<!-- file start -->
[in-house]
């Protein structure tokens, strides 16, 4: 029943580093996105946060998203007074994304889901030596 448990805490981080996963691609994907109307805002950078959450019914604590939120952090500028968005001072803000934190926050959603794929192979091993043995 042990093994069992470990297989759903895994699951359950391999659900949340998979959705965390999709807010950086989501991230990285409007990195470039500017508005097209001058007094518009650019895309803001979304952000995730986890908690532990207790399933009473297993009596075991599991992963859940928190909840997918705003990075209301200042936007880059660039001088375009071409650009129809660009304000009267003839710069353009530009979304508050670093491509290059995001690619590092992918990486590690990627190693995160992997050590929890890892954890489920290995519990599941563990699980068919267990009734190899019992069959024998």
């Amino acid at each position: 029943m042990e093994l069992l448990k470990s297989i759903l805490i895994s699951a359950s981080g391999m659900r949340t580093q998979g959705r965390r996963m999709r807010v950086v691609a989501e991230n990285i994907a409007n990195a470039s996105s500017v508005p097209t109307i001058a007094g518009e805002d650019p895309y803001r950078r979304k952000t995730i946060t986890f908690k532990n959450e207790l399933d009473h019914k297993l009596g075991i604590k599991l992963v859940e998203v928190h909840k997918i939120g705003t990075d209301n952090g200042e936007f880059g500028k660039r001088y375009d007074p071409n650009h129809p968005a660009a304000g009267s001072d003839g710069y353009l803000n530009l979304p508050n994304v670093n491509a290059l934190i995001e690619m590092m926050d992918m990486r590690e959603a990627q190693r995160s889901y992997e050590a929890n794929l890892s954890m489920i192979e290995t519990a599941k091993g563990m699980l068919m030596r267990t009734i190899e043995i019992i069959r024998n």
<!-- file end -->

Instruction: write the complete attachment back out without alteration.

[in-house]
């Protein structure tokens, strides 16, 4: 029943580093996105946060998203007074994304889901030596 448990805490981080996963691609994907109307805002950078959450019914604590939120952090500028968005001072803000934190926050959603794929192979091993043995 042990093994069992470990297989759903895994699951359950391999659900949340998979959705965390999709807010950086989501991230990285409007990195470039500017508005097209001058007094518009650019895309803001979304952000995730986890908690532990207790399933009473297993009596075991599991992963859940928190909840997918705003990075209301200042936007880059660039001088375009071409650009129809660009304000009267003839710069353009530009979304508050670093491509290059995001690619590092992918990486590690990627190693995160992997050590929890890892954890489920290995519990599941563990699980068919267990009734190899019992069959024998």
């Amino acid at each position: 029943m042990e093994l069992l448990k470990s297989i759903l805490i895994s699951a359950s981080g391999m659900r949340t580093q998979g959705r965390r996963m999709r807010v950086v691609a989501e991230n990285i994907a409007n990195a470039s996105s500017v508005p097209t109307i001058a007094g518009e805002d650019p895309y803001r950078r979304k952000t995730i946060t986890f908690k532990n959450e207790l399933d009473h019914k297993l009596g075991i604590k599991l992963v859940e998203v928190h909840k997918i939120g705003t990075d209301n952090g200042e936007f880059g500028k660039r001088y375009d007074p071409n650009h129809p968005a660009a304000g009267s001072d003839g710069y353009l803000n530009l979304p508050n994304v670093n491509a290059l934190i995001e690619m590092m926050d992918m990486r590690e959603a990627q190693r995160s889901y992997e050590a929890n794929l890892s954890m489920i192979e290995t519990a599941k091993g563990m699980l068919m030596r267990t009734i190899e043995i019992i069959r024998n």